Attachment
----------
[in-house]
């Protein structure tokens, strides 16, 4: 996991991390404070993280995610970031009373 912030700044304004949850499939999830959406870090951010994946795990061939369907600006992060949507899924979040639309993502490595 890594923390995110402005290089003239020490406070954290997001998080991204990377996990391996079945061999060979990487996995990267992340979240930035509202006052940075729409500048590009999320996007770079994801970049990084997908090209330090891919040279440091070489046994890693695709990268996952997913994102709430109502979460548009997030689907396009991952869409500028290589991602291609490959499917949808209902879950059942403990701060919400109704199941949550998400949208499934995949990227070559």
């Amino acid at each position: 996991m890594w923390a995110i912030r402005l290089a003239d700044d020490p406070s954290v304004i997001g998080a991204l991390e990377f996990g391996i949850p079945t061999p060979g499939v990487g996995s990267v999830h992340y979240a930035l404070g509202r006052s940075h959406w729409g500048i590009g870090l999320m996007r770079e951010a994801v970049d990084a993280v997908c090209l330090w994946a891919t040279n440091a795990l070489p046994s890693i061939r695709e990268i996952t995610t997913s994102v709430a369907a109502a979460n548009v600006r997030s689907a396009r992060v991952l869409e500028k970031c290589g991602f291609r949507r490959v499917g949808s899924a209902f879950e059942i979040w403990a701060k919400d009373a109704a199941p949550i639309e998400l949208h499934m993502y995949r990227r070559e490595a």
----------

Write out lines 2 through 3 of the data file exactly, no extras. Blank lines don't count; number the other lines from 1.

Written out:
């Protein structure tokens, strides 16, 4: 996991991390404070993280995610970031009373 912030700044304004949850499939999830959406870090951010994946795990061939369907600006992060949507899924979040639309993502490595 890594923390995110402005290089003239020490406070954290997001998080991204990377996990391996079945061999060979990487996995990267992340979240930035509202006052940075729409500048590009999320996007770079994801970049990084997908090209330090891919040279440091070489046994890693695709990268996952997913994102709430109502979460548009997030689907396009991952869409500028290589991602291609490959499917949808209902879950059942403990701060919400109704199941949550998400949208499934995949990227070559």
């Amino acid at each position: 996991m890594w923390a995110i912030r402005l290089a003239d700044d020490p406070s954290v304004i997001g998080a991204l991390e990377f996990g391996i949850p079945t061999p060979g499939v990487g996995s990267v999830h992340y979240a930035l404070g509202r006052s940075h959406w729409g500048i590009g870090l999320m996007r770079e951010a994801v970049d990084a993280v997908c090209l330090w994946a891919t040279n440091a795990l070489p046994s890693i061939r695709e990268i996952t995610t997913s994102v709430a369907a109502a979460n548009v600006r997030s689907a396009r992060v991952l869409e500028k970031c290589g991602f291609r949507r490959v499917g949808s899924a209902f879950e059942i979040w403990a701060k919400d009373a109704a199941p949550i639309e998400l949208h499934m993502y995949r990227r070559e490595a």